Crowded hospitals unable to treat patients in flood areas
About 10,000 gastro patients brought to DG Khan in five days; Health Dept accused of embezzling UN-funded medicines
From Hasnain Qaisrani
DERA GHAZI KHAN: The flood-hit people suffering from gastroenteritis and other diseases are unable to get treatment after the city’s private hospitals refused to entertain them while government hospitals are already packed with patients.
The consumption of unhygienic meal and drinking water in the relief camps established by the district administration is leading to the out break of various diseases with gastroenteritis the most common. The private hospitals, which are already packed with patients, are now no more capable of handling patients that thronged Dera Ghazi Khan City from Jampur, Kot Addu, Taunsa Sharif, Rojhan, Fazalpur, Jatoi, Sinwan and Mehmoodkot. Medicines in government-run basic health units, rural health centres, government dispensaries, tehsil head quarter hospitals are getting short and the situation in the private sector is also not bearable for the poor patients to pay much more when their all belongings have been swept away.
Addressing a press conference, PMA district chapter secretary general Dr Jawad Zakauddin Ghauri, Dr Tahir Fareed Turk and Dr Abdul Latif Chandia alleged that the district administration and the Health Department were embezzling medicines donated and supplied by the UN via two C-130s for Dera Ghazi Khan and avoiding their distribution. They said that the people were forced to purchase medicines from the open market.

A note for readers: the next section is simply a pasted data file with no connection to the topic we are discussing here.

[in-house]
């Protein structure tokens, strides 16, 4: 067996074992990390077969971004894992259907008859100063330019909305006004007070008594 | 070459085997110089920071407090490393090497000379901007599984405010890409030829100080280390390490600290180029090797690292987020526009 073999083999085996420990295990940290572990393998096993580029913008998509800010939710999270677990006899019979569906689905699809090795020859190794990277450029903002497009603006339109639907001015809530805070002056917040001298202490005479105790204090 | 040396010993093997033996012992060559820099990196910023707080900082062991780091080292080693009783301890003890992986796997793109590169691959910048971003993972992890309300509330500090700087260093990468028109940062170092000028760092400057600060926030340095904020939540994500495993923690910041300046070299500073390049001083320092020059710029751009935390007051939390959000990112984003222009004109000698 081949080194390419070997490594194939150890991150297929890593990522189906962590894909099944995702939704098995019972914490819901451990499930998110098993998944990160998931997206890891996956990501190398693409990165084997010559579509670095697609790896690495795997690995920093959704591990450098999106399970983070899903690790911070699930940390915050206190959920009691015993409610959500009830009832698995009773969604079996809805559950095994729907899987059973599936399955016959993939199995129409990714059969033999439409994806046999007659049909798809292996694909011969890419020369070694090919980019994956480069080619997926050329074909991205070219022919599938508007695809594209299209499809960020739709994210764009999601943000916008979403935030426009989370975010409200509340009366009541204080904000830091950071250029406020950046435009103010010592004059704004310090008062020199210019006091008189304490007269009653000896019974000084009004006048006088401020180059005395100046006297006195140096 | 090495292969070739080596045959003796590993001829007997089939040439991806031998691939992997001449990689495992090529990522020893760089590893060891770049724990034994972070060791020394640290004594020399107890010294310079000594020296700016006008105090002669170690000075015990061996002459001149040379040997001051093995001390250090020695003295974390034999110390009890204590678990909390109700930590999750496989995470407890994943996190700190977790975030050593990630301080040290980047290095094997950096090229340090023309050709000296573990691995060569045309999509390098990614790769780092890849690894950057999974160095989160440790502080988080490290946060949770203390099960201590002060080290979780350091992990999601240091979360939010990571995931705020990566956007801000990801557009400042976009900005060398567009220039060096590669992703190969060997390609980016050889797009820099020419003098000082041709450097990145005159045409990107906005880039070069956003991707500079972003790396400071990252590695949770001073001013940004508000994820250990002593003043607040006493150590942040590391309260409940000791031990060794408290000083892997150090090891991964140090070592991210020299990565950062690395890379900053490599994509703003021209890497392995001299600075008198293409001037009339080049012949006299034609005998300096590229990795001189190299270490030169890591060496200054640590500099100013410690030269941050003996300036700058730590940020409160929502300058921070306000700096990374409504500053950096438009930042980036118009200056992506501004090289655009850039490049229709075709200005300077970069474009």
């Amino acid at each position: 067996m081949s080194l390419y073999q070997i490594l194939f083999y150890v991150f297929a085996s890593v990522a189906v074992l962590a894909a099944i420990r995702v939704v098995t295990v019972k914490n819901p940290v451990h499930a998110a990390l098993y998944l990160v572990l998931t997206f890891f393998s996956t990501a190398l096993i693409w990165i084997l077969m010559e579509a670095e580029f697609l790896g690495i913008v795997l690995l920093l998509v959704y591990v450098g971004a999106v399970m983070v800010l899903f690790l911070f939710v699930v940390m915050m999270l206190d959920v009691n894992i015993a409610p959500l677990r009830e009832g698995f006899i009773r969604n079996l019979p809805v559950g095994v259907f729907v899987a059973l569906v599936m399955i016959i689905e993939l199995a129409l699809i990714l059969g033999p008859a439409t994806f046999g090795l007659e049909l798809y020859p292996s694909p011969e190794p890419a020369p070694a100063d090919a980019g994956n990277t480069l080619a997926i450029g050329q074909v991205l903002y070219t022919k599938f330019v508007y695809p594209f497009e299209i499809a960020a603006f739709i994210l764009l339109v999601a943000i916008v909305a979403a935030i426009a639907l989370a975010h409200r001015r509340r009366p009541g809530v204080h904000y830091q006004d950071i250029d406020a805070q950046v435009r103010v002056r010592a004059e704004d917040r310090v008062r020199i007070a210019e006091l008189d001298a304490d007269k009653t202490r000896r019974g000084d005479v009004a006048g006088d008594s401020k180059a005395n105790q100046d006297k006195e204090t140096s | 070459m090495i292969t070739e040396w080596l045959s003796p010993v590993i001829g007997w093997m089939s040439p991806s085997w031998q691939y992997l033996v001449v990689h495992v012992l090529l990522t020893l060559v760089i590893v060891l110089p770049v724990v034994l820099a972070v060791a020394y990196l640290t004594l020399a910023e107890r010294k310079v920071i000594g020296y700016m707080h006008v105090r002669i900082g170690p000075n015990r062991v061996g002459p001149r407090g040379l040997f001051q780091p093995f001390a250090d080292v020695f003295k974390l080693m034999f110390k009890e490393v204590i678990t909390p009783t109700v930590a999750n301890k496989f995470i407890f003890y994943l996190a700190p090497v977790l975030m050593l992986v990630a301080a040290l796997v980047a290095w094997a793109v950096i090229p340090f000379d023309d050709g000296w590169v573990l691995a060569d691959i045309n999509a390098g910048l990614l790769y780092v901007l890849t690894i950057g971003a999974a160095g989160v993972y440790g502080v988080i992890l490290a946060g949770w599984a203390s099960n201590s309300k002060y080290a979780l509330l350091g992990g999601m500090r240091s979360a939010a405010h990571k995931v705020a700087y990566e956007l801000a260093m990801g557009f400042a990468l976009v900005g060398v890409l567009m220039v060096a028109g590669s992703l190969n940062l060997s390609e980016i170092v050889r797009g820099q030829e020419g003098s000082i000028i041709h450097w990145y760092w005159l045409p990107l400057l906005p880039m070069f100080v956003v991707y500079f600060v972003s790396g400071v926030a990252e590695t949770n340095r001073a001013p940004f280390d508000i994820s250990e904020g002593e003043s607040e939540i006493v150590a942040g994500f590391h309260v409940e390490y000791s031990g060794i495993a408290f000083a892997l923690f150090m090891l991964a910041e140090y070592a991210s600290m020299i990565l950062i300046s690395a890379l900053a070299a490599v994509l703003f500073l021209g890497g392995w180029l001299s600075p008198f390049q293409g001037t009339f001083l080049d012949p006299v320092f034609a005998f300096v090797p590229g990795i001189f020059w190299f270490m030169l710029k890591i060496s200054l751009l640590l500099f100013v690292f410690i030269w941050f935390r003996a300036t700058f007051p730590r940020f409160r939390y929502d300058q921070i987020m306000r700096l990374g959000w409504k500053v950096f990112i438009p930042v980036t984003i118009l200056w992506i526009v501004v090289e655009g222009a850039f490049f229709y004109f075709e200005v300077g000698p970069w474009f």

The PMA office-bearers said that a huge quantity of medicines had been stocked and not being issued to the flood relief camps. “It is an unjustified act as children being have been hit by viral and bacterial diseases,” they maintained.
They feared that the medicines donated by the UN might be sold in the open market rather than providing to poor patients having no capacity to pay for the medicines. They said that at least 10,000 gastro patients were brought to the city during the last five days, which reflected the intensity of the epidemics that erupted in the flood relief camps across the vast belt where the number of persons affected is being assessed over two million.
Sources revealed that the medicines purchased this year were yet to be supplied and had been kept at the main store of the office. A staffer deputed at emergency relief camps was even directed to take the available medicines from the nearest health centres while a majority of them is already asking the outdoor and indoor patients to purchase medicines from the open market. When contacted, the EDO Health denied all the charges, refusing to comment over the issue.